• 3 grams fat
  • 1 gram sugar
  • 4 gram fiber (both soluble and insoluble)
A fourth cup of steel-cut oats contains:
  • 170 calories
  • 29 grams carbohydrates
  • 7 grams protein
  • 3 grams fat
  • 5 grams fiber
As you can see, steel-cut oats are a more calorically-dense option for the same-size serving. (Do note that the comparison above is half a cup of rolled oats to a fourth cup of steel-cut.)

More Than Just a Carbohydrate

Oatmeal boasts a specific type of fiber called beta glucan, which has been shown in study after study to reduce cholesterol levels; people with high cholesterol (over 220 mg/dl) consuming only 3 grams of soluble oat fiber per day (what you’d find in a bowl of oatmeal) typically lower their cholesterol by 8-23%.

Fiber is of course also great for healthy bowels. With all the food we cyclists have to consume, having healthy bowels is certainly a top priority for feeling energetic and reducing GI issues while riding and in everyday life.

Regardless of who you are, though, starting off your day with oatmeal as part of your breakfast will help you maintain steady blood sugar. By continuing to fuel throughout the day with some high fiber foods, lean proteins, and good fats, you can sustain energy all day rather than battle highs and lows from sugary, low-fiber breakfast options like juice and processed commercial muffins or bars.

Oats are also an excellent source of magnesium. Magnesium (like calcium, sodium, and potassium) is a macro mineral, needed in larger amounts in the body than trace minerals. There are too many functions of magnesium to cover here; just know that oatmeal is an excellent source for it. (Click here for more on magnesium.)

One last benefit of oatmeal is that it is a low-glycemic carbohydrate. Although many would assume that steel-cut oatmeal would have a lower glycemic load than rolled oats, the difference is minimal. The glycemic index of quick-cooking oats is higher than that of steel-cut and rolled oats; eaten alone, a bowl of quick-cooking oats may not keep you as satisfied for as long or keep your blood sugar as steady, though you can easily slow down digestion by adding some protein and fat to quick-cooking oatmeal. Protein and fats have slower gastric emptying rates than low-fat carbohydrates such as quick oats; eaten together the entire meal will digest more slowly. In some instances higher glycemic index foods could be a good thing, such as in a recovery meal after training.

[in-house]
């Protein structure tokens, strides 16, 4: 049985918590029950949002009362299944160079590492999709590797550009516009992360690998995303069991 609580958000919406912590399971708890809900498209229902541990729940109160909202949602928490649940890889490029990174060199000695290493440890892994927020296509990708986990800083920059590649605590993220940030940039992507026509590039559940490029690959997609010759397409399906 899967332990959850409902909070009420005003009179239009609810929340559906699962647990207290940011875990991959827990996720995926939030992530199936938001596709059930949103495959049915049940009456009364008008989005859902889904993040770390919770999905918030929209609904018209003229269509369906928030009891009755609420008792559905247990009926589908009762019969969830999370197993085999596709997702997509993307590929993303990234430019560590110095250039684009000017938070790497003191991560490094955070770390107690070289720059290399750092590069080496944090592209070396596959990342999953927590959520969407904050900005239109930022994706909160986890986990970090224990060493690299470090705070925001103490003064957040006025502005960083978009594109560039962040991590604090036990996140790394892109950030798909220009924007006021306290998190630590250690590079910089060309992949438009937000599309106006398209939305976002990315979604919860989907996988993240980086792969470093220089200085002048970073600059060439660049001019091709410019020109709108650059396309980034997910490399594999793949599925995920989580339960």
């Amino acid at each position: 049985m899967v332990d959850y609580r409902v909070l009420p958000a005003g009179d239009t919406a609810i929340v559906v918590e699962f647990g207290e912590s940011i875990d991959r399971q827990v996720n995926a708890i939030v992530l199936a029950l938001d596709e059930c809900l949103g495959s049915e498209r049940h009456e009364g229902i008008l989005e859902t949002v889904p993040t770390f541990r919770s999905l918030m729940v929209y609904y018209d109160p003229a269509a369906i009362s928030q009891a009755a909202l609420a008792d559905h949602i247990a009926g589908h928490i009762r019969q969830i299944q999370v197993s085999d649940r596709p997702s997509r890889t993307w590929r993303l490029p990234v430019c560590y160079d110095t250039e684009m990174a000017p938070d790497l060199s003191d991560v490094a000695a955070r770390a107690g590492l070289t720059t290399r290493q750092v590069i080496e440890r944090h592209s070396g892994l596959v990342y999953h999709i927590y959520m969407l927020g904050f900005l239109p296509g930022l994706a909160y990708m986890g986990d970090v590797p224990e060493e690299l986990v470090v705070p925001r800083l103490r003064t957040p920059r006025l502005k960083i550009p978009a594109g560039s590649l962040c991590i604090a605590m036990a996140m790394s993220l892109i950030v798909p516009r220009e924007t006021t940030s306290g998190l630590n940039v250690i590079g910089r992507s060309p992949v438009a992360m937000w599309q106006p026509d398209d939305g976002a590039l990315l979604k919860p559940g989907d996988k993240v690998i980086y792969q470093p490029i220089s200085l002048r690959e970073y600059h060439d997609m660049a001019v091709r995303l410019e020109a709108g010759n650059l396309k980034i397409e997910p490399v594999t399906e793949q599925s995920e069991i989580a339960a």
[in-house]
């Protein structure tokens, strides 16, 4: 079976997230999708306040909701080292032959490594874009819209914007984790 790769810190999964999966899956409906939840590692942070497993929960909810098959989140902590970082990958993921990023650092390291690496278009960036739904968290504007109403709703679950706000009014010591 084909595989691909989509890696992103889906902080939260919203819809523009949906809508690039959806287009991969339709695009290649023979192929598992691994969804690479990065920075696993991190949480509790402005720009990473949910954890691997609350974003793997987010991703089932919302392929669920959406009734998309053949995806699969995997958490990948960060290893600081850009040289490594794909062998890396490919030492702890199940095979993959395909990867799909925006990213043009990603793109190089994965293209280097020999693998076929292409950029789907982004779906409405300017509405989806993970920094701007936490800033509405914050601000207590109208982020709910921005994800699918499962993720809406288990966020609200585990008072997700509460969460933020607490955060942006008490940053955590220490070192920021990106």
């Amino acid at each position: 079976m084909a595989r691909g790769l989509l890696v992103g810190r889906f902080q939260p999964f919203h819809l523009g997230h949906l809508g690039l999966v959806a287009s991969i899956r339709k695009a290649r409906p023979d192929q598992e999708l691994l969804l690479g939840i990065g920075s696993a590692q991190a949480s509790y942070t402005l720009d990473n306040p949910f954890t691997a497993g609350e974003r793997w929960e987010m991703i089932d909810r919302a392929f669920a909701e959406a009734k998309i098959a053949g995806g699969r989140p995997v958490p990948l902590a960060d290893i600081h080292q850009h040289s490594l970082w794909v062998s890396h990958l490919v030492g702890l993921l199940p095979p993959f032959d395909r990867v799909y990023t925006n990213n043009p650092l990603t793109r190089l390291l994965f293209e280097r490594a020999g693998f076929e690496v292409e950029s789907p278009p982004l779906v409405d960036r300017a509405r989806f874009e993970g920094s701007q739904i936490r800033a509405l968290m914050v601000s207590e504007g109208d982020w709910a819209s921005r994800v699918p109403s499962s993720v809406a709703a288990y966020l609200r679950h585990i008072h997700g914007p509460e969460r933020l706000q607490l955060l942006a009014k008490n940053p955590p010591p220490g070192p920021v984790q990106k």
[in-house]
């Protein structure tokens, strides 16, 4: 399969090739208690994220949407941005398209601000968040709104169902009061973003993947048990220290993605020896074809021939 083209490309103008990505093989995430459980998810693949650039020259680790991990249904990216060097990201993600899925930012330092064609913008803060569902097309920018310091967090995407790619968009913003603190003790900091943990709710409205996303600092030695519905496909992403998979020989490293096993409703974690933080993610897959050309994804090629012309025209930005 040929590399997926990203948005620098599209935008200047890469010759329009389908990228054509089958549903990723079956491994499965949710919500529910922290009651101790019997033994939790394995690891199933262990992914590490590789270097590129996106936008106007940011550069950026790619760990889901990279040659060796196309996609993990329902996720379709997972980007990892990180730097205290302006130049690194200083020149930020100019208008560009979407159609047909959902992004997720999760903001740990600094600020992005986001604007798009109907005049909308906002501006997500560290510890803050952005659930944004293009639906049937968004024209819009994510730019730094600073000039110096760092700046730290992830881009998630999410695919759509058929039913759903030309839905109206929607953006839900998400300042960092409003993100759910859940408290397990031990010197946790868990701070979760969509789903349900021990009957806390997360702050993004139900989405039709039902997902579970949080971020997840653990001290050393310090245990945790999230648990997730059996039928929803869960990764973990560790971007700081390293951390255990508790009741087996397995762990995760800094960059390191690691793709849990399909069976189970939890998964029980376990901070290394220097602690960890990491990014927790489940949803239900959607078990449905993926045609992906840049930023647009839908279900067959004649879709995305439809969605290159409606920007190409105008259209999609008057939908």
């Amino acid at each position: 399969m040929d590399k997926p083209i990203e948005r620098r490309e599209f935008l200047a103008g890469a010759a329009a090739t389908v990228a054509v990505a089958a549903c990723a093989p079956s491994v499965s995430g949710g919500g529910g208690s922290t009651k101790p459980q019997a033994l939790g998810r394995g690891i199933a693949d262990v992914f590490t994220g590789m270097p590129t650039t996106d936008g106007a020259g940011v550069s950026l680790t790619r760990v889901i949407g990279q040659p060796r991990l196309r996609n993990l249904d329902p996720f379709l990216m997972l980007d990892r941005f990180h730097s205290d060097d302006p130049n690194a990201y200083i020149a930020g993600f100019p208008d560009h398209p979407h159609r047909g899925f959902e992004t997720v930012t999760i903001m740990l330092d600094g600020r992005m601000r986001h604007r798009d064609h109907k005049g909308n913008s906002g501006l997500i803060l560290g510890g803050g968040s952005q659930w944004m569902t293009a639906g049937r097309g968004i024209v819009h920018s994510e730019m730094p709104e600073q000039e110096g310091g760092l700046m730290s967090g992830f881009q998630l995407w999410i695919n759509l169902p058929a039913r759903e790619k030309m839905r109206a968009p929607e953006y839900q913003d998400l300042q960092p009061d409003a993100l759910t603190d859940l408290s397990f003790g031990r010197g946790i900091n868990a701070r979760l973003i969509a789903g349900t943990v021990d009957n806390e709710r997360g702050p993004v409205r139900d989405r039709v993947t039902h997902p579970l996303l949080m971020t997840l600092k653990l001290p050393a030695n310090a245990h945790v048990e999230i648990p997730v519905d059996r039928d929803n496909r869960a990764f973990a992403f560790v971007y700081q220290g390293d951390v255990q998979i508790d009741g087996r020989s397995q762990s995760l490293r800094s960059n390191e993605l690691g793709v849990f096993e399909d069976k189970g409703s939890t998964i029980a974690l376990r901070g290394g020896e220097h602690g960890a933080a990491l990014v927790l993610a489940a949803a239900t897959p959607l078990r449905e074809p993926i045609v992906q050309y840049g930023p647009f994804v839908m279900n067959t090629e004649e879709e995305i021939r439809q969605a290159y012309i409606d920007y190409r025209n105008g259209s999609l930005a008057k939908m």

However you like it, oatmeal is a cyclist’s best friend for so many reasons. Dig into your bowl and not your budget this season with oatmeal by your side!

Using Oatmeal

After years of playing around with oatmeal, I have come to really love its diversity in the kitchen, and even in the hotel room, where it can be cooked in that token coffee pot featured in every room.

I’d like to share with you my all-time favorite oatmeal recipe. Kids will love it too! You can make this recipe in mason jars (easy to transport to work or on short day travels), or you can put it in a small square pan and bake it as oatmeal squares. I like to make it in jars and then serve it warm with yogurt and fresh berries on top. Double the recipe to stock up on pre-made oat jars for days. Sometimes I swap out the apples for peaches or bananas when I get overly creative.

Recipe: Power Oat Jars

Ingredients
  • 1 cup rolled oats
  • 2 tablespoons chia seeds
  • 1 teaspoon cinnamon
  • 1/4 teaspoon nutmeg
  • 1/2 teaspoon baking powder
  • 1 cup almond milk (or your preferred milk)
  • 1.5 teaspoons pure vanilla extract
  • 2 tablespoons pure maple syrup
  • 1 apple, cubed or chopped into chunks (or try bananas or peaches)
  • Pinch of sea salt
1. Preheat the oven to 350°. Remove the lids from six mini mason jars (or use a small square pan; just remember that baking time may differ in a pan).

2. In a large bowl mix the chia seeds, rolled oats, salt, cinnamon, nutmeg, and baking powder. Add the vanilla, maple syrup, and almond milk; stir well. Add the chopped apples and mix well.

3. Divide the mixture evenly among the mason jars and pour any leftover milk evenly into each jar. Give each jar a nice pat-down with your hands to condense the mixture a bit. There should be a good inch of empty space at the top of each jar.

4. Place the jars on a cookie sheet and carefully slide the cookie sheet into the preheated oven. Bake for 20-25 minutes. When done, the oats should be lightly browning on top and feel slightly dense when pushed down on. Remove from oven.

5. Let the jars cool for a good 30 minutes, then top with yogurt, berries, nut butter, or whatever deliciousness you like! Serve with a few soft-boiled eggs on the side for optimal protein, carbohydrate, and fat ratios.

These can be stored in the fridge for up to three days.

Nutrition Info
Entire recipe; divide based on the number of jars you use or how many servings if baked in a pan.

703 calories
127 grams carbohydrates
16 grams protein
15 grams fat

References